Decent work

From conflict to recovery: Promoting decent employment in Iraq

The ILO established its first country coordination office in Baghdad a year ago. Maha Kattaa reflects on her first year in Iraq as country coordinator, and sheds light on how the ILO is working with its partners to promote employment opportunities and decent work in the country.

Analysis | 16 March 2021
Maha Kattaa, ILO Iraq Country Coordinator
What are the main challenges and opportunities you’ve encountered since arriving in Baghdad?

I arrived in Baghdad as the ILO country coordinator a year ago, when our office was established. The main challenges were related to issues of security and mobility, which quickly worsened with the outbreak of COVID-19. 

But despite the challenges, there were many opportunities to build our country team, to establish new relations with partners, constituents and other UN agencies, to mobilise resources and build new projects, and to leverage our experience from the region to address the labour market needs of Iraq and its people.

Iraq is one of the biggest Arab States countries the ILO is operating in, with a population of nearly 40 million. It is vast, known for its ancient civilisation and heritage, its natural resources and endless potential.

Yet, due to decades of conflict and the mass displacement of people, Iraq’s need for humanitarian assistance has outweighed that of development for many years. But now, there is an urgent need to work on recovery and development as part of the country’s post-conflict reconstruction.

And this is where the ILO comes in.

Our Decent Work Country Programme focuses on three main areas of support; ensuring that private sector development supports the creation of new jobs; extending and strengthening social protection and addressing child labour; and improving social dialogue to promote rights at work.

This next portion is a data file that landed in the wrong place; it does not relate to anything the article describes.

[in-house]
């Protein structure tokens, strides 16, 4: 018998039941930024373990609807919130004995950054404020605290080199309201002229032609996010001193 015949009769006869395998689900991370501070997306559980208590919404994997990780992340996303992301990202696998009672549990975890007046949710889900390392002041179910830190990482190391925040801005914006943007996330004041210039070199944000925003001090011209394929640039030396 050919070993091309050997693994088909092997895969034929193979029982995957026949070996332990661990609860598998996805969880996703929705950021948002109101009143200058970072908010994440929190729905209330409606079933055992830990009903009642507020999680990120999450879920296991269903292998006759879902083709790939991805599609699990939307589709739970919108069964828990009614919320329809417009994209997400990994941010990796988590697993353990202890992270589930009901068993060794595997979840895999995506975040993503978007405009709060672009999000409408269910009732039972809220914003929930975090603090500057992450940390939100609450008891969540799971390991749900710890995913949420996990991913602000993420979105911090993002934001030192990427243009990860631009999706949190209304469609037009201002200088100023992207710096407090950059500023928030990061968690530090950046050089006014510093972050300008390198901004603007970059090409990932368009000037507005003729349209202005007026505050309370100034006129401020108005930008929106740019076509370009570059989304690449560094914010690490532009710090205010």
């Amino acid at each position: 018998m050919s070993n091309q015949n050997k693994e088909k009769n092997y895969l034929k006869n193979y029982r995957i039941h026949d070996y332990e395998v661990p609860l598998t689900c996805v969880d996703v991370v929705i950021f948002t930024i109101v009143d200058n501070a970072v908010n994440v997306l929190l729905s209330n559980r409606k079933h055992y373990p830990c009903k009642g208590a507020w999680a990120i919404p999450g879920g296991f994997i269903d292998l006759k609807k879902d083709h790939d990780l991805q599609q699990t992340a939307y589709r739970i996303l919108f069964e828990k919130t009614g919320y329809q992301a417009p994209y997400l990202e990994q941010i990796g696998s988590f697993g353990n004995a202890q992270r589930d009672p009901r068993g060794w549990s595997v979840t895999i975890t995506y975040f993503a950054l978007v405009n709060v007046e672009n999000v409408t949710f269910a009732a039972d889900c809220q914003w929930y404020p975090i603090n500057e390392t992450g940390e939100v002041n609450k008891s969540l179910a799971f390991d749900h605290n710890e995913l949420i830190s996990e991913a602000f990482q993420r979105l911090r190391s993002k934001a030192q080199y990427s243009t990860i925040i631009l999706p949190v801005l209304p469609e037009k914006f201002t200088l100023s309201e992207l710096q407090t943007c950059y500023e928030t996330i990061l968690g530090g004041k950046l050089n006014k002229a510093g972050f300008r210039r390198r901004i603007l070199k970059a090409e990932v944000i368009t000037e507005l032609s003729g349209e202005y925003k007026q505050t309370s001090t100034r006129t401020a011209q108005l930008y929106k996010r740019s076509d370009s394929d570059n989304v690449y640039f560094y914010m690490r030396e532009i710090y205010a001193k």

How is the ILO working with partners to help promote decent work opportunities for vulnerable communities in Iraq?

Job creation is a key priority, especially in the context of forced displacement, to help vulnerable communities become more self-reliant. Employment is dignity, and people want to be self-sufficient and self-reliant and they want to provide for their families. 

Part of the government’s plan to respond to economic shocks, is to create jobs through public works. The ILO is implementing Employment-Intensive Investment Programme (EIIP) interventions to create much needed employment for vulnerable groups and to support local infrastructure development.

Through these interventions, we are building an integrated approach to EIIP, whereby workers are able to develop demand-driven skills and access private sector jobs in the longer-term through employment services such as job-matching and e-counselling. We are developing Standard Operating Procedures to provide an integrated employment intensive investment system that will aid a shift from emergency cash-based activities towards more productive and sustainable job creation.

We also want to encourage youth and women entrepreneurs to set up their own small businesses. We will help train them on how to establish and manage these businesses, using some of the ILO’s advanced entrepreneurship and financial literacy training programmes, while also linking them with financial services.

Job creation is a key entry point to important issues, such as skills development, social protection, and private sector development.

How has COVID-19 impacted the ILO’s priorities and implementation in Iraq?

The COVID-19 crisis has shown us that all our priorities need to be interlinked through an integrated approach, in order to address current labour market and employment needs, as well as the longer-term decent work priorities of the country.

Despite all the physical restrictions preventing us from carrying out our work in traditional ways, we’ve learned that the sky is still our limit. We must continue to keep our hearts and minds open to innovative ideas that can help us achieve our goals in supporting workers and the institutions that employ them.

View and listen to a recent webinar by Maha Kattaa conducted by the ILO Office in Washington DC: From conflict to recovery: Creating decent jobs in Iraq.